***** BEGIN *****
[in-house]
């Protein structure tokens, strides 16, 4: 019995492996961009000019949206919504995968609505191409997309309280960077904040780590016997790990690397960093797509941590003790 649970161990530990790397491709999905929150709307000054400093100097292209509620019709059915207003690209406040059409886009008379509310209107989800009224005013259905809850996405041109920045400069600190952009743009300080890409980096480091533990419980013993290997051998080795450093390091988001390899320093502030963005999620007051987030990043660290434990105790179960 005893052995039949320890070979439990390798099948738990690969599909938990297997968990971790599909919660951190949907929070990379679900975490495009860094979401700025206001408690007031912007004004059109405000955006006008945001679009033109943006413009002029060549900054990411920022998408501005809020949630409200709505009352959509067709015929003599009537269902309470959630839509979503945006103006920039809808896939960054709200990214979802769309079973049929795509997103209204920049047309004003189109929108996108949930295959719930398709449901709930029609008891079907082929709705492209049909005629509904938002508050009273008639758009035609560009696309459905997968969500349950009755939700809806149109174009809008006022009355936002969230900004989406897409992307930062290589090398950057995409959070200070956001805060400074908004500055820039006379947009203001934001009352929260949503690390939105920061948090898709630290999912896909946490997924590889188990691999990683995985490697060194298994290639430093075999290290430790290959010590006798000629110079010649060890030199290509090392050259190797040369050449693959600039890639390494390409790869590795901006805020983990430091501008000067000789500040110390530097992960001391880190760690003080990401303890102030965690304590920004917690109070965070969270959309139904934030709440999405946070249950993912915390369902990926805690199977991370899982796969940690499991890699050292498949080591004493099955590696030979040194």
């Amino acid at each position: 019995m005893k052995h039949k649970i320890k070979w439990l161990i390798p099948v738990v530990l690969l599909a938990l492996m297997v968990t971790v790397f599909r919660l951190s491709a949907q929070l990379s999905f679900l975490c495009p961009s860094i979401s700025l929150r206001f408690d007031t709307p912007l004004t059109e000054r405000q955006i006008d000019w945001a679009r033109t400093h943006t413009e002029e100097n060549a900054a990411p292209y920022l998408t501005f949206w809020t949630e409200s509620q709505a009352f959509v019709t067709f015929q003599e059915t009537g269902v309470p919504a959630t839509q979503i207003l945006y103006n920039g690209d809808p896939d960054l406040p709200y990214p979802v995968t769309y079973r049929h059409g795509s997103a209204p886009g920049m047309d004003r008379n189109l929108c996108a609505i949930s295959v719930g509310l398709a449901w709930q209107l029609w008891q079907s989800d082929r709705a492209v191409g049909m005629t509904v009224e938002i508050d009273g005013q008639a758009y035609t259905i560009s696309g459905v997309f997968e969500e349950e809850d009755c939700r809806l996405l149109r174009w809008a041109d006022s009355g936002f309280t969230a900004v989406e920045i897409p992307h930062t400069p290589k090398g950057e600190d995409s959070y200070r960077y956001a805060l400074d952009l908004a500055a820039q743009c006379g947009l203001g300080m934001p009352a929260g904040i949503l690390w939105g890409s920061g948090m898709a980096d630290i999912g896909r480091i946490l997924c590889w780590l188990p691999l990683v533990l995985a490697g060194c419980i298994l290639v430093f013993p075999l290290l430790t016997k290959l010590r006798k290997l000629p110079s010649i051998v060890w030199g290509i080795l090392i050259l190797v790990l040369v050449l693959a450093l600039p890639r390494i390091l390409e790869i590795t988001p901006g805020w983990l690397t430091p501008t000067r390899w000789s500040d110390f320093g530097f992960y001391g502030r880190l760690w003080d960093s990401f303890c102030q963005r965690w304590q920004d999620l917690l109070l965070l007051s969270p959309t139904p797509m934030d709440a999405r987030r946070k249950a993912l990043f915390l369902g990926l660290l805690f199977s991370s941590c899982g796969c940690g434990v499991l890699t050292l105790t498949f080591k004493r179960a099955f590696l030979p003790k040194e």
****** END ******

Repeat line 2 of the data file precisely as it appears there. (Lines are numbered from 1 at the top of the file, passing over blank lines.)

């Protein structure tokens, strides 16, 4: 019995492996961009000019949206919504995968609505191409997309309280960077904040780590016997790990690397960093797509941590003790 649970161990530990790397491709999905929150709307000054400093100097292209509620019709059915207003690209406040059409886009008379509310209107989800009224005013259905809850996405041109920045400069600190952009743009300080890409980096480091533990419980013993290997051998080795450093390091988001390899320093502030963005999620007051987030990043660290434990105790179960 005893052995039949320890070979439990390798099948738990690969599909938990297997968990971790599909919660951190949907929070990379679900975490495009860094979401700025206001408690007031912007004004059109405000955006006008945001679009033109943006413009002029060549900054990411920022998408501005809020949630409200709505009352959509067709015929003599009537269902309470959630839509979503945006103006920039809808896939960054709200990214979802769309079973049929795509997103209204920049047309004003189109929108996108949930295959719930398709449901709930029609008891079907082929709705492209049909005629509904938002508050009273008639758009035609560009696309459905997968969500349950009755939700809806149109174009809008006022009355936002969230900004989406897409992307930062290589090398950057995409959070200070956001805060400074908004500055820039006379947009203001934001009352929260949503690390939105920061948090898709630290999912896909946490997924590889188990691999990683995985490697060194298994290639430093075999290290430790290959010590006798000629110079010649060890030199290509090392050259190797040369050449693959600039890639390494390409790869590795901006805020983990430091501008000067000789500040110390530097992960001391880190760690003080990401303890102030965690304590920004917690109070965070969270959309139904934030709440999405946070249950993912915390369902990926805690199977991370899982796969940690499991890699050292498949080591004493099955590696030979040194």